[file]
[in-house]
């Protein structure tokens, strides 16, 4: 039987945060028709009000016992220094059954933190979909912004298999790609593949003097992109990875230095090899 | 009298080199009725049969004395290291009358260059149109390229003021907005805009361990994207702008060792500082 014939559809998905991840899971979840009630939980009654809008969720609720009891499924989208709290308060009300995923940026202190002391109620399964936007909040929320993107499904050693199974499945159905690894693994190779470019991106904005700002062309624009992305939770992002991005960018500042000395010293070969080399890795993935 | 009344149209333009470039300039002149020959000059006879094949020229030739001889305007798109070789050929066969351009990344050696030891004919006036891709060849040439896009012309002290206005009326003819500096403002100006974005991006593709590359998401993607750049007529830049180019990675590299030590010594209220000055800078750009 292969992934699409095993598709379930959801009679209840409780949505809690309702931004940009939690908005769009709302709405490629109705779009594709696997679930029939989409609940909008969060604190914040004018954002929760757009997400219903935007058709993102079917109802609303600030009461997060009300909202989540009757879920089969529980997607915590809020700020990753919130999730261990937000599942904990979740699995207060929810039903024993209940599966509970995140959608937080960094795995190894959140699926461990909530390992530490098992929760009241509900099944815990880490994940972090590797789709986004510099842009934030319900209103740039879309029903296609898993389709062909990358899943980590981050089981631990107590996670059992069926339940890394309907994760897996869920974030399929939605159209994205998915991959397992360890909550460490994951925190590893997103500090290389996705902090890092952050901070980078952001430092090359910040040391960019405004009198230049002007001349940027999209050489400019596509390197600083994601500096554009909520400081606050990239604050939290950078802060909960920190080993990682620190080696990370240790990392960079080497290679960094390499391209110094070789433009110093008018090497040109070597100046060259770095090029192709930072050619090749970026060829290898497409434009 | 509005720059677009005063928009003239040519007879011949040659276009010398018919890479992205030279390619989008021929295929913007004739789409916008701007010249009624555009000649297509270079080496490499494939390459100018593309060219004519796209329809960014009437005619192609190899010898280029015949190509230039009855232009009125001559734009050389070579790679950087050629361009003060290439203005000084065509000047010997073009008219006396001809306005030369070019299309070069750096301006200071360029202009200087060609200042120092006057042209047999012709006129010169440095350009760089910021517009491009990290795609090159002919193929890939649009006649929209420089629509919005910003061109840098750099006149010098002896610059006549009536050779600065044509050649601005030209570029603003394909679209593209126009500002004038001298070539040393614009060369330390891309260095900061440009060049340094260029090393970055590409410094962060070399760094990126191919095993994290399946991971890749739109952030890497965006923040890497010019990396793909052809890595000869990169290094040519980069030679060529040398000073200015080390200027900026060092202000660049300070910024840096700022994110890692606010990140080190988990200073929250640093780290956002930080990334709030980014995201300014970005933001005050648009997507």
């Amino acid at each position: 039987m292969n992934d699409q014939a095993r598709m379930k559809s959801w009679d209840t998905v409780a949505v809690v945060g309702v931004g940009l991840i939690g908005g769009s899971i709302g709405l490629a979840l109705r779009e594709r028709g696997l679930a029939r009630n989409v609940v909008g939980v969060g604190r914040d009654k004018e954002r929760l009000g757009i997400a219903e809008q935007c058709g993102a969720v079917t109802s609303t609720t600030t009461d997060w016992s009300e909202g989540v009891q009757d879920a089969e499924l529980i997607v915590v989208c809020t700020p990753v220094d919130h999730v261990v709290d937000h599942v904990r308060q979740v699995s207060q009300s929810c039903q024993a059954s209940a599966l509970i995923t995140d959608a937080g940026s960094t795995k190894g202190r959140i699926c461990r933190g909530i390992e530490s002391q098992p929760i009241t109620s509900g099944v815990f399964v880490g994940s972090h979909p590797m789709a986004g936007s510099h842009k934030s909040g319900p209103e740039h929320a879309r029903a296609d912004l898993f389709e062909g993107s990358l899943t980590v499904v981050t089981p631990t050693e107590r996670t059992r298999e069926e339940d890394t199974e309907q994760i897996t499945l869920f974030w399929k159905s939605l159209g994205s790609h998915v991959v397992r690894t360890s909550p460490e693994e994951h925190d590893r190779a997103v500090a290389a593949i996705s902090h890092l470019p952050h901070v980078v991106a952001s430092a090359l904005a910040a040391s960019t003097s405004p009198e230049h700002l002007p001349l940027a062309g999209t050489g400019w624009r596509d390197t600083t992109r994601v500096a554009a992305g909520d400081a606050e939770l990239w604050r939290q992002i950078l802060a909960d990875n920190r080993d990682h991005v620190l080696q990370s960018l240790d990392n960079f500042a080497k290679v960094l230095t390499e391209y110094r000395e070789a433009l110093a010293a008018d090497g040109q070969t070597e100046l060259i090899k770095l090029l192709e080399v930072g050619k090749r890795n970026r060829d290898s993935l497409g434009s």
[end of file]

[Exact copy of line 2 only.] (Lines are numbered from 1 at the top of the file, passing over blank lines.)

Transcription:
């Protein structure tokens, strides 16, 4: 039987945060028709009000016992220094059954933190979909912004298999790609593949003097992109990875230095090899 | 009298080199009725049969004395290291009358260059149109390229003021907005805009361990994207702008060792500082 014939559809998905991840899971979840009630939980009654809008969720609720009891499924989208709290308060009300995923940026202190002391109620399964936007909040929320993107499904050693199974499945159905690894693994190779470019991106904005700002062309624009992305939770992002991005960018500042000395010293070969080399890795993935 | 009344149209333009470039300039002149020959000059006879094949020229030739001889305007798109070789050929066969351009990344050696030891004919006036891709060849040439896009012309002290206005009326003819500096403002100006974005991006593709590359998401993607750049007529830049180019990675590299030590010594209220000055800078750009 292969992934699409095993598709379930959801009679209840409780949505809690309702931004940009939690908005769009709302709405490629109705779009594709696997679930029939989409609940909008969060604190914040004018954002929760757009997400219903935007058709993102079917109802609303600030009461997060009300909202989540009757879920089969529980997607915590809020700020990753919130999730261990937000599942904990979740699995207060929810039903024993209940599966509970995140959608937080960094795995190894959140699926461990909530390992530490098992929760009241509900099944815990880490994940972090590797789709986004510099842009934030319900209103740039879309029903296609898993389709062909990358899943980590981050089981631990107590996670059992069926339940890394309907994760897996869920974030399929939605159209994205998915991959397992360890909550460490994951925190590893997103500090290389996705902090890092952050901070980078952001430092090359910040040391960019405004009198230049002007001349940027999209050489400019596509390197600083994601500096554009909520400081606050990239604050939290950078802060909960920190080993990682620190080696990370240790990392960079080497290679960094390499391209110094070789433009110093008018090497040109070597100046060259770095090029192709930072050619090749970026060829290898497409434009 | 509005720059677009005063928009003239040519007879011949040659276009010398018919890479992205030279390619989008021929295929913007004739789409916008701007010249009624555009000649297509270079080496490499494939390459100018593309060219004519796209329809960014009437005619192609190899010898280029015949190509230039009855232009009125001559734009050389070579790679950087050629361009003060290439203005000084065509000047010997073009008219006396001809306005030369070019299309070069750096301006200071360029202009200087060609200042120092006057042209047999012709006129010169440095350009760089910021517009491009990290795609090159002919193929890939649009006649929209420089629509919005910003061109840098750099006149010098002896610059006549009536050779600065044509050649601005030209570029603003394909679209593209126009500002004038001298070539040393614009060369330390891309260095900061440009060049340094260029090393970055590409410094962060070399760094990126191919095993994290399946991971890749739109952030890497965006923040890497010019990396793909052809890595000869990169290094040519980069030679060529040398000073200015080390200027900026060092202000660049300070910024840096700022994110890692606010990140080190988990200073929250640093780290956002930080990334709030980014995201300014970005933001005050648009997507």